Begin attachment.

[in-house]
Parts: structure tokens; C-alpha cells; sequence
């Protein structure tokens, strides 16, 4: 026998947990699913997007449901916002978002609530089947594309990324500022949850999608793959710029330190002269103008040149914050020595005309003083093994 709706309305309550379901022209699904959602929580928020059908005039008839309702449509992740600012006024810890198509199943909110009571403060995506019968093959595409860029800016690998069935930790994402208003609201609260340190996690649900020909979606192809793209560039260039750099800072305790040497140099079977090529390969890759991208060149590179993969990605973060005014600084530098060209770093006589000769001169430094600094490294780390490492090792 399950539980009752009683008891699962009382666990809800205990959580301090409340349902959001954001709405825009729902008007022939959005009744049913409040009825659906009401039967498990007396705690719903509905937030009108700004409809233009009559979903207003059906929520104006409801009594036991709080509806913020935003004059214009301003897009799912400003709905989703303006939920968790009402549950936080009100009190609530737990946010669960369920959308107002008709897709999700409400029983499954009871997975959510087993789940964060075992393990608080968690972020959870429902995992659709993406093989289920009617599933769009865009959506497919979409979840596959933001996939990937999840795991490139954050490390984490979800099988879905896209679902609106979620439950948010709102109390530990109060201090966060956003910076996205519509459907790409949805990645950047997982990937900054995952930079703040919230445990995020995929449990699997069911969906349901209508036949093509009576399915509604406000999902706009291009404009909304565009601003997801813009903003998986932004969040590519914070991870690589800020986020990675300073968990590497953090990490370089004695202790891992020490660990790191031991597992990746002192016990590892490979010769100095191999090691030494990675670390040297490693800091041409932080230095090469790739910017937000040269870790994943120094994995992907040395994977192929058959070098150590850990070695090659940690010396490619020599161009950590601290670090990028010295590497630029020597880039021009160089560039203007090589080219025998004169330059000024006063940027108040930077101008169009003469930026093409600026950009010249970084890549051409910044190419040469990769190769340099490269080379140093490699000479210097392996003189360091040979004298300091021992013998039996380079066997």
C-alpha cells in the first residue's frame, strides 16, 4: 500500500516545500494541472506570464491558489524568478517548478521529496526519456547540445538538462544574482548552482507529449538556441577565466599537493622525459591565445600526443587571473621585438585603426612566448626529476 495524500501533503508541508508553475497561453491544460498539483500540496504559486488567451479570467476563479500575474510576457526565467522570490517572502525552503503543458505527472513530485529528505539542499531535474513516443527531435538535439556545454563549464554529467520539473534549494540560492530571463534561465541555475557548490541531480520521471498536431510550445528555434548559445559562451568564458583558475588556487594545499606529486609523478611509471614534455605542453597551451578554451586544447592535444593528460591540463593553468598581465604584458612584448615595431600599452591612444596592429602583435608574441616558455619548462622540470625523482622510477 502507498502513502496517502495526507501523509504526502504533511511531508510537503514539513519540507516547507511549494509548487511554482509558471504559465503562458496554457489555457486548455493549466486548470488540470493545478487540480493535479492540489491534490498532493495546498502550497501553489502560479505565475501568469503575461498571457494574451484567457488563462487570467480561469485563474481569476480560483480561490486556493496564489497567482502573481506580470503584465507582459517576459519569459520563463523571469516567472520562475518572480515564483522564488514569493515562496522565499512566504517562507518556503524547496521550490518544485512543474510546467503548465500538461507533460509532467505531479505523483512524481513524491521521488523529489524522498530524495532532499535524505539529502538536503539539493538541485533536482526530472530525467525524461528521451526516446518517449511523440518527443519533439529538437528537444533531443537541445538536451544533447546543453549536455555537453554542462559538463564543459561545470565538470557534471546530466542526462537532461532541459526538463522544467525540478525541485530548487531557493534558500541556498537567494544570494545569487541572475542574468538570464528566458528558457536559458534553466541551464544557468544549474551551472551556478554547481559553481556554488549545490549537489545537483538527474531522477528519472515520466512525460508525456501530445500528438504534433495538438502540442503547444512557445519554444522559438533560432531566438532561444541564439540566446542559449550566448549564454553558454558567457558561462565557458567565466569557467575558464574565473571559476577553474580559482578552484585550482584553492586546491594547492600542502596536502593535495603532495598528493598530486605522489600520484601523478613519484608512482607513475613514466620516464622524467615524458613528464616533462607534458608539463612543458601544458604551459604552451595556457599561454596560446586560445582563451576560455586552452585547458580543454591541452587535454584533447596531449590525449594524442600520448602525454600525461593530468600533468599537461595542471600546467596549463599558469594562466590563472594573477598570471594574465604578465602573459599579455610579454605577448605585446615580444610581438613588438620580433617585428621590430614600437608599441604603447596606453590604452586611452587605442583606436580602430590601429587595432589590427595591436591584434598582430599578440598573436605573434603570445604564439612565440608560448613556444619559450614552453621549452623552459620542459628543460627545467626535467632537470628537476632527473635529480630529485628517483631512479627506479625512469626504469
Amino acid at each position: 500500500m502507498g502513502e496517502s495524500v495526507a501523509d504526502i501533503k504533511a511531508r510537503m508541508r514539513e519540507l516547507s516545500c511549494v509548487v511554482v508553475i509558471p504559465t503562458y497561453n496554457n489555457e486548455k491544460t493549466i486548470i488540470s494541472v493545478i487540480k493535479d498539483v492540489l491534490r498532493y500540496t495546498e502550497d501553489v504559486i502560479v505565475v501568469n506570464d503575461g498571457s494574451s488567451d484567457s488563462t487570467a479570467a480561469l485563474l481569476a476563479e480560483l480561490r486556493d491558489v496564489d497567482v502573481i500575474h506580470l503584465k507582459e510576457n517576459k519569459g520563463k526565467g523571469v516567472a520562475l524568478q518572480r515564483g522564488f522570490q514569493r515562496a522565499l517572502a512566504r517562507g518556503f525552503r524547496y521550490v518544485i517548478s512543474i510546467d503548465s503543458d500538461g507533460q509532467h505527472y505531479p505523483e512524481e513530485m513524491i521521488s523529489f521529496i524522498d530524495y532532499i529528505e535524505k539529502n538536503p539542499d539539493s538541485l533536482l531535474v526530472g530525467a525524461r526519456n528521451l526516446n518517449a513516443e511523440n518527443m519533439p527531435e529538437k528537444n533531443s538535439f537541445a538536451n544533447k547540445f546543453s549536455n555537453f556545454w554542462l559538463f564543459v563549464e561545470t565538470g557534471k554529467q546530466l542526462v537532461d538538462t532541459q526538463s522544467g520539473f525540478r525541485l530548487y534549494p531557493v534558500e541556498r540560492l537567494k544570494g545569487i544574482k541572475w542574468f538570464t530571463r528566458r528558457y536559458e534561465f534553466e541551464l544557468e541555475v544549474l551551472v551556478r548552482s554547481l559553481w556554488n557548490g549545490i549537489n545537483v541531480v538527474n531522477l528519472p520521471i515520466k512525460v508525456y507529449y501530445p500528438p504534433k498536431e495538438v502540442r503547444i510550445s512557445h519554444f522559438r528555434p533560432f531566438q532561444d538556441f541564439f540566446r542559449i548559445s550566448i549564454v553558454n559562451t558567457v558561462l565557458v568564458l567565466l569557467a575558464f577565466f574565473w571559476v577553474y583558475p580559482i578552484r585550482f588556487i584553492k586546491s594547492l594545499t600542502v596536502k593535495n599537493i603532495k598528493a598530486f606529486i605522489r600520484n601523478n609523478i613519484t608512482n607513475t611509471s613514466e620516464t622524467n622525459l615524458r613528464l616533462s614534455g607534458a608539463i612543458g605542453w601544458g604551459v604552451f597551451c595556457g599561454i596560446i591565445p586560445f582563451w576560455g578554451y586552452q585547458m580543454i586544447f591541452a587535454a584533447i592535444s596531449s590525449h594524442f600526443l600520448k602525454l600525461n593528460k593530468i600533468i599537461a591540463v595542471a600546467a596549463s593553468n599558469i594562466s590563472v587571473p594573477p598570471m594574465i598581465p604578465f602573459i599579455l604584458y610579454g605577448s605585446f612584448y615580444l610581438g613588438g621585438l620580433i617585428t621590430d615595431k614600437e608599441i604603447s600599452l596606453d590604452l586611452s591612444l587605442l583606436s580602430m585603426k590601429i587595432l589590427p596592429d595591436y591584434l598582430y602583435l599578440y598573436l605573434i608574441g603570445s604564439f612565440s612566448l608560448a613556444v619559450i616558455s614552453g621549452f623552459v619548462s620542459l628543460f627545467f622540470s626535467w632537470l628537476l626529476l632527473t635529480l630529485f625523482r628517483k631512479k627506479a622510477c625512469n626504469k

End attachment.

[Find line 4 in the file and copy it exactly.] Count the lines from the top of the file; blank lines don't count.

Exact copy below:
C-alpha cells in the first residue's frame, strides 16, 4: 500500500516545500494541472506570464491558489524568478517548478521529496526519456547540445538538462544574482548552482507529449538556441577565466599537493622525459591565445600526443587571473621585438585603426612566448626529476 495524500501533503508541508508553475497561453491544460498539483500540496504559486488567451479570467476563479500575474510576457526565467522570490517572502525552503503543458505527472513530485529528505539542499531535474513516443527531435538535439556545454563549464554529467520539473534549494540560492530571463534561465541555475557548490541531480520521471498536431510550445528555434548559445559562451568564458583558475588556487594545499606529486609523478611509471614534455605542453597551451578554451586544447592535444593528460591540463593553468598581465604584458612584448615595431600599452591612444596592429602583435608574441616558455619548462622540470625523482622510477 502507498502513502496517502495526507501523509504526502504533511511531508510537503514539513519540507516547507511549494509548487511554482509558471504559465503562458496554457489555457486548455493549466486548470488540470493545478487540480493535479492540489491534490498532493495546498502550497501553489502560479505565475501568469503575461498571457494574451484567457488563462487570467480561469485563474481569476480560483480561490486556493496564489497567482502573481506580470503584465507582459517576459519569459520563463523571469516567472520562475518572480515564483522564488514569493515562496522565499512566504517562507518556503524547496521550490518544485512543474510546467503548465500538461507533460509532467505531479505523483512524481513524491521521488523529489524522498530524495532532499535524505539529502538536503539539493538541485533536482526530472530525467525524461528521451526516446518517449511523440518527443519533439529538437528537444533531443537541445538536451544533447546543453549536455555537453554542462559538463564543459561545470565538470557534471546530466542526462537532461532541459526538463522544467525540478525541485530548487531557493534558500541556498537567494544570494545569487541572475542574468538570464528566458528558457536559458534553466541551464544557468544549474551551472551556478554547481559553481556554488549545490549537489545537483538527474531522477528519472515520466512525460508525456501530445500528438504534433495538438502540442503547444512557445519554444522559438533560432531566438532561444541564439540566446542559449550566448549564454553558454558567457558561462565557458567565466569557467575558464574565473571559476577553474580559482578552484585550482584553492586546491594547492600542502596536502593535495603532495598528493598530486605522489600520484601523478613519484608512482607513475613514466620516464622524467615524458613528464616533462607534458608539463612543458601544458604551459604552451595556457599561454596560446586560445582563451576560455586552452585547458580543454591541452587535454584533447596531449590525449594524442600520448602525454600525461593530468600533468599537461595542471600546467596549463599558469594562466590563472594573477598570471594574465604578465602573459599579455610579454605577448605585446615580444610581438613588438620580433617585428621590430614600437608599441604603447596606453590604452586611452587605442583606436580602430590601429587595432589590427595591436591584434598582430599578440598573436605573434603570445604564439612565440608560448613556444619559450614552453621549452623552459620542459628543460627545467626535467632537470628537476632527473635529480630529485628517483631512479627506479625512469626504469